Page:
When the two finally met at Harambee House after the President agreed to postpone the Cabinet meeting, it was an anti-climax of sorts.

After a chat between the two principals on the plight of IDPs and the need to resolve the problem once and for all, the two leaders got into the sticky issue of the management of the coalition.

The Prime Minister said there was no need holding a Cabinet meeting at which people would only be shouting at each other. He said the parties needed to iron out issues before the Cabinet could meet.

The President wanted to know from Mr Francis Muthaura, the Head of Public Service and Secretary to the Cabinet, who was present, whether the coalition team was ready.

Muthaura cut short

But Muthaura said the meeting was not necessary, adding the groundwork had not been done. Our sources say Muthaura was cut short when the PM said it did not require groundwork, and the President put it tacitly: “Let’s have the meeting.”

“The President chastised his party, saying members were creating a mountain out of a molehill. He was emphatic when they came to issues of the PM’s protocol, saying Raila deserved a higher protocol and even moved on to the issue of the PM’s salary,” the source said.

The President said it was for the Tribunal reviewing MPs’ salaries to recommend to the House how much the PM should earn.

“This is a closed chapter. Raila should enjoy his status as an equal partner in the coalition,” the President said.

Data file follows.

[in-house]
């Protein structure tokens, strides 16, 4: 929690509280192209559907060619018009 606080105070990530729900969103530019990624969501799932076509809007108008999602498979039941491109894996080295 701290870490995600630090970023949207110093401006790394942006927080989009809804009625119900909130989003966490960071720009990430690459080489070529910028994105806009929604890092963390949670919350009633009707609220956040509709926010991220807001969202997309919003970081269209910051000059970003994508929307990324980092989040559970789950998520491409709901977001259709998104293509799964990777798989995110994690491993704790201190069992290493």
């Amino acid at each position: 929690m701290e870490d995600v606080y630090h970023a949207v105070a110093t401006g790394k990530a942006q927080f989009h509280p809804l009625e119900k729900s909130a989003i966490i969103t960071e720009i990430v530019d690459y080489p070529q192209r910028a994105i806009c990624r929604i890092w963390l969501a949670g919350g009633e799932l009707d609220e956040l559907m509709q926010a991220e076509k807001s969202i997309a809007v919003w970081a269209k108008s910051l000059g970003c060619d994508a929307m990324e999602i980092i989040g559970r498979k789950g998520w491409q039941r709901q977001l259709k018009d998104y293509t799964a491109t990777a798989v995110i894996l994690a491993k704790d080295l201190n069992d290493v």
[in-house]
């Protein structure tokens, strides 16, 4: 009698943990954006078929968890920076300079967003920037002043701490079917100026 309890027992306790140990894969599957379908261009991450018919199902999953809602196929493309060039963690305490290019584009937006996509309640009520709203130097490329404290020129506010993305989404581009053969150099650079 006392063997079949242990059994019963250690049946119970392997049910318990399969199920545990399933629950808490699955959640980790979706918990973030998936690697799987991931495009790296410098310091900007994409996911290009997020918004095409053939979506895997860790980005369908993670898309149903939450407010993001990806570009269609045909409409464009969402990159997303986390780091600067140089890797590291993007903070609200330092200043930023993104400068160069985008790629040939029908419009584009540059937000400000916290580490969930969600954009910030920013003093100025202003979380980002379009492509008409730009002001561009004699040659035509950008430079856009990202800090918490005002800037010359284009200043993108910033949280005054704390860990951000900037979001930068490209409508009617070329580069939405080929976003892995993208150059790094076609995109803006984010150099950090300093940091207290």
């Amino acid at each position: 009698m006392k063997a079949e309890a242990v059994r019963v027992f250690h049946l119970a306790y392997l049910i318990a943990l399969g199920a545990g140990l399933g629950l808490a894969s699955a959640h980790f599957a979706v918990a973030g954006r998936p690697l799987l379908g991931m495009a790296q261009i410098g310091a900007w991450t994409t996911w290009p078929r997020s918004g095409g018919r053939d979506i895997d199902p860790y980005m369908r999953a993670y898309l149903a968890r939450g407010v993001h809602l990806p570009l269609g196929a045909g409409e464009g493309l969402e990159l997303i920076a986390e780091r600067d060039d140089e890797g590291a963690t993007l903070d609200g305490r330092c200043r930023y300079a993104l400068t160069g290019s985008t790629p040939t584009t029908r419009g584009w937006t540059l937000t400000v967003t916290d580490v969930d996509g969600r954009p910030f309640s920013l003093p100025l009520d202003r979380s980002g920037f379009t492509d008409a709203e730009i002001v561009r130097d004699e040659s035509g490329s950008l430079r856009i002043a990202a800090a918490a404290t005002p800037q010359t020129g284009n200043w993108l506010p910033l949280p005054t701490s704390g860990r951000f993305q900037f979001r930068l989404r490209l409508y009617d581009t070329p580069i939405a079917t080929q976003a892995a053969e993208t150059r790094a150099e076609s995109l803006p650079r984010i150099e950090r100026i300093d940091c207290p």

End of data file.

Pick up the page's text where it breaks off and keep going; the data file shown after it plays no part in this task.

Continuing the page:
Caught off guard, Muthaura, who had kicked off the debate on salaries, said the media misquoted his presentation to the tribunal.

The two quickly agreed that a team be formed to draw an agenda for discussion by coalition partners on Wednesday night.

The President appointed Muthaura to represent him while the PM tasked his administrative secretary Caroli Omondi to hold brief. The two were asked to come up with agenda of the coalition meeting and take it back to their bosses that night.

Fast-tracking reform agenda

On the agenda was the guiding principles and institutional framework for managing the affairs of the Grand Coalition, fast-tracking the National Reform Agenda under the National Accord and Executive appointments.

“While in Muthaura’s office drawing the agenda, the pair was joined by presidential advisors Kivutha Kibwana, Raphael Tuju, Government spokesman Alfred Mutua and Sam Mwale who quickly threw more spanners into the works,” says a source who could not be named, as they are not authorised to speak to the Press.

Tuju, however, excused himself, saying he was there on a separate mission. Mutua insisted that ODM wanted to sack people and renegotiate the accord, saying that is what the party meant by its agenda item on management of coalition.

Mutua and Kibwana wanted to know what ODM meant by political appointments, which the party was insisting should be shared equally.

A meeting that had ended with little fuss between the PM and the President was degenerating into a vicious contest at the Office of the President, now in the absence of Kibaki and Raila.

Omondi said political appointments are jobs given out not through interviews with the PSC, but by Executive order.

“It is a tradition across the world that every new administration makes certain appointments based on understanding that they understand and support the administration’s position on certain issues and would speed up their implementation,” he said.

Standoff over appointments